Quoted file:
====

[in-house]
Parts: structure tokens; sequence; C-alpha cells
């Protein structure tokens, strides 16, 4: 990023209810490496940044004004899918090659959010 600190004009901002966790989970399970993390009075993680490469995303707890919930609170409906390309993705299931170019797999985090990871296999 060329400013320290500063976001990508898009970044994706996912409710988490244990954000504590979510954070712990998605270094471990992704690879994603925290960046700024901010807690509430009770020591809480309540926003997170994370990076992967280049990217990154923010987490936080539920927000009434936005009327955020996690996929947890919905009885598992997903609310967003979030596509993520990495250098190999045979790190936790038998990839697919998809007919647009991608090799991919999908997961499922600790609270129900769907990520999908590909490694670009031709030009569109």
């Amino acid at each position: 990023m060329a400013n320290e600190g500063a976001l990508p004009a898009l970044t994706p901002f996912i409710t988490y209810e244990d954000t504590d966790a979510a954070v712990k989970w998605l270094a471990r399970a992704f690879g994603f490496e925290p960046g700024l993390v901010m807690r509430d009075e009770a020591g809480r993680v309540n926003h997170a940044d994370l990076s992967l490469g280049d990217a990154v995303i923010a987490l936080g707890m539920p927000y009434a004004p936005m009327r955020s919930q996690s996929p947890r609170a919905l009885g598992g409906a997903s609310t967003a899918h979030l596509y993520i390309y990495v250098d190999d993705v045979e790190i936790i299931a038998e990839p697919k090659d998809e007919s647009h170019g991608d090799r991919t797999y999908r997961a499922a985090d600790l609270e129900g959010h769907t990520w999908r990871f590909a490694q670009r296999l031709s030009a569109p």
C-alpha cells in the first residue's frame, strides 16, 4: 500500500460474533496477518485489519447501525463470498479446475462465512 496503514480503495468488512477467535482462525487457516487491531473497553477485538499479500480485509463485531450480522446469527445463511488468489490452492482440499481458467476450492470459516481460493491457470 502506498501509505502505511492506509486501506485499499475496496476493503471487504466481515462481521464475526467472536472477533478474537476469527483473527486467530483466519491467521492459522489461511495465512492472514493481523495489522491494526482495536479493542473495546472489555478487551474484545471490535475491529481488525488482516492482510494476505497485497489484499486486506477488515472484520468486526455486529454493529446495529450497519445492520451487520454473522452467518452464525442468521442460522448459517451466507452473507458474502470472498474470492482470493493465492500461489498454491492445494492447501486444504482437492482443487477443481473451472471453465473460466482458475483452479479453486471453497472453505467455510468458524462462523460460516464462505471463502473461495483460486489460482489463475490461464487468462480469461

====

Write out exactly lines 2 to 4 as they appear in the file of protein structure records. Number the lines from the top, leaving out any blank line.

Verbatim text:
Parts: structure tokens; sequence; C-alpha cells
């Protein structure tokens, strides 16, 4: 990023209810490496940044004004899918090659959010 600190004009901002966790989970399970993390009075993680490469995303707890919930609170409906390309993705299931170019797999985090990871296999 060329400013320290500063976001990508898009970044994706996912409710988490244990954000504590979510954070712990998605270094471990992704690879994603925290960046700024901010807690509430009770020591809480309540926003997170994370990076992967280049990217990154923010987490936080539920927000009434936005009327955020996690996929947890919905009885598992997903609310967003979030596509993520990495250098190999045979790190936790038998990839697919998809007919647009991608090799991919999908997961499922600790609270129900769907990520999908590909490694670009031709030009569109």
């Amino acid at each position: 990023m060329a400013n320290e600190g500063a976001l990508p004009a898009l970044t994706p901002f996912i409710t988490y209810e244990d954000t504590d966790a979510a954070v712990k989970w998605l270094a471990r399970a992704f690879g994603f490496e925290p960046g700024l993390v901010m807690r509430d009075e009770a020591g809480r993680v309540n926003h997170a940044d994370l990076s992967l490469g280049d990217a990154v995303i923010a987490l936080g707890m539920p927000y009434a004004p936005m009327r955020s919930q996690s996929p947890r609170a919905l009885g598992g409906a997903s609310t967003a899918h979030l596509y993520i390309y990495v250098d190999d993705v045979e790190i936790i299931a038998e990839p697919k090659d998809e007919s647009h170019g991608d090799r991919t797999y999908r997961a499922a985090d600790l609270e129900g959010h769907t990520w999908r990871f590909a490694q670009r296999l031709s030009a569109p």